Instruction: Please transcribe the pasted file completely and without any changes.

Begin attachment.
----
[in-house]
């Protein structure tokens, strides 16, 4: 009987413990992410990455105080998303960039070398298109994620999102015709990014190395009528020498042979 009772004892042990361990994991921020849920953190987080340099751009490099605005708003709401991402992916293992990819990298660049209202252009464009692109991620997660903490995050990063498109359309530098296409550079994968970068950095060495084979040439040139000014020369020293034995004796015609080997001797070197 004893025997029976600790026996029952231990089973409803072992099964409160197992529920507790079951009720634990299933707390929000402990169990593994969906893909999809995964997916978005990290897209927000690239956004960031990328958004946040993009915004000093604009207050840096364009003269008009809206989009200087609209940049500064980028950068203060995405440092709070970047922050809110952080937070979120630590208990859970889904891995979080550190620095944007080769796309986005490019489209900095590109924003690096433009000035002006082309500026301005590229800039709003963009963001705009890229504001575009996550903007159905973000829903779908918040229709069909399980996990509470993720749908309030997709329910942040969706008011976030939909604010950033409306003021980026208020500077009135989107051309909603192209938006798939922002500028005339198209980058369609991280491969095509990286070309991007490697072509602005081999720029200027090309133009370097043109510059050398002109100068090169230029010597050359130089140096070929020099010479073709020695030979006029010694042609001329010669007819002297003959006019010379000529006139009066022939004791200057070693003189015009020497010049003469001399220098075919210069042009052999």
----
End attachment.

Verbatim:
[in-house]
């Protein structure tokens, strides 16, 4: 009987413990992410990455105080998303960039070398298109994620999102015709990014190395009528020498042979 009772004892042990361990994991921020849920953190987080340099751009490099605005708003709401991402992916293992990819990298660049209202252009464009692109991620997660903490995050990063498109359309530098296409550079994968970068950095060495084979040439040139000014020369020293034995004796015609080997001797070197 004893025997029976600790026996029952231990089973409803072992099964409160197992529920507790079951009720634990299933707390929000402990169990593994969906893909999809995964997916978005990290897209927000690239956004960031990328958004946040993009915004000093604009207050840096364009003269008009809206989009200087609209940049500064980028950068203060995405440092709070970047922050809110952080937070979120630590208990859970889904891995979080550190620095944007080769796309986005490019489209900095590109924003690096433009000035002006082309500026301005590229800039709003963009963001705009890229504001575009996550903007159905973000829903779908918040229709069909399980996990509470993720749908309030997709329910942040969706008011976030939909604010950033409306003021980026208020500077009135989107051309909603192209938006798939922002500028005339198209980058369609991280491969095509990286070309991007490697072509602005081999720029200027090309133009370097043109510059050398002109100068090169230029010597050359130089140096070929020099010479073709020695030979006029010694042609001329010669007819002297003959006019010379000529006139009066022939004791200057070693003189015009020497010049003469001399220098075919210069042009052999």